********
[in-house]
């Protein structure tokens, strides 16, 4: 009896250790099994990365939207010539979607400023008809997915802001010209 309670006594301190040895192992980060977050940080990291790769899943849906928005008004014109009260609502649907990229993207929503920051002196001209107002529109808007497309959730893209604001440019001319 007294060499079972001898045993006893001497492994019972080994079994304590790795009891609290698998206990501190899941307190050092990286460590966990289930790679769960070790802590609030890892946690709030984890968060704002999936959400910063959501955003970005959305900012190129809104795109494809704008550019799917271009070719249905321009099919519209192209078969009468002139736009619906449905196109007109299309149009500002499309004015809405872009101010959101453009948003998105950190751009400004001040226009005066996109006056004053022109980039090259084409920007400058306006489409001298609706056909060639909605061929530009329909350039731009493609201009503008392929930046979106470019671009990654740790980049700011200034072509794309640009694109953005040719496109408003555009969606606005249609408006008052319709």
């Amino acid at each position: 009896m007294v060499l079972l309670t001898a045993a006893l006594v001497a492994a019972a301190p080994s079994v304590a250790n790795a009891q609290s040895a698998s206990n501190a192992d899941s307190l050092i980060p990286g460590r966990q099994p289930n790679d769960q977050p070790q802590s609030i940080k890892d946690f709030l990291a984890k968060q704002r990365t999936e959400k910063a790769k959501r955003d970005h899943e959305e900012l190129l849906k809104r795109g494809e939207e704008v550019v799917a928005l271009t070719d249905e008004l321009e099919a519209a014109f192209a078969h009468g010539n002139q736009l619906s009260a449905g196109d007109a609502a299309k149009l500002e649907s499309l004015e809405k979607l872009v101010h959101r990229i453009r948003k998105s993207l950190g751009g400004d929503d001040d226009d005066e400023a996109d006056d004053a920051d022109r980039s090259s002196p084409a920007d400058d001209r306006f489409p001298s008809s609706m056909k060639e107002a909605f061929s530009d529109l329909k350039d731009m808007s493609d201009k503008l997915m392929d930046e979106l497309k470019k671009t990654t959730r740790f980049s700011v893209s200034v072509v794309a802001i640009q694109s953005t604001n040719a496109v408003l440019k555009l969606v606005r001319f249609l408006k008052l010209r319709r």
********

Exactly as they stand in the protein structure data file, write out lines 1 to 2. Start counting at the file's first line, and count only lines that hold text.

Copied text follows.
[in-house]
């Protein structure tokens, strides 16, 4: 009896250790099994990365939207010539979607400023008809997915802001010209 309670006594301190040895192992980060977050940080990291790769899943849906928005008004014109009260609502649907990229993207929503920051002196001209107002529109808007497309959730893209604001440019001319 007294060499079972001898045993006893001497492994019972080994079994304590790795009891609290698998206990501190899941307190050092990286460590966990289930790679769960070790802590609030890892946690709030984890968060704002999936959400910063959501955003970005959305900012190129809104795109494809704008550019799917271009070719249905321009099919519209192209078969009468002139736009619906449905196109007109299309149009500002499309004015809405872009101010959101453009948003998105950190751009400004001040226009005066996109006056004053022109980039090259084409920007400058306006489409001298609706056909060639909605061929530009329909350039731009493609201009503008392929930046979106470019671009990654740790980049700011200034072509794309640009694109953005040719496109408003555009969606606005249609408006008052319709």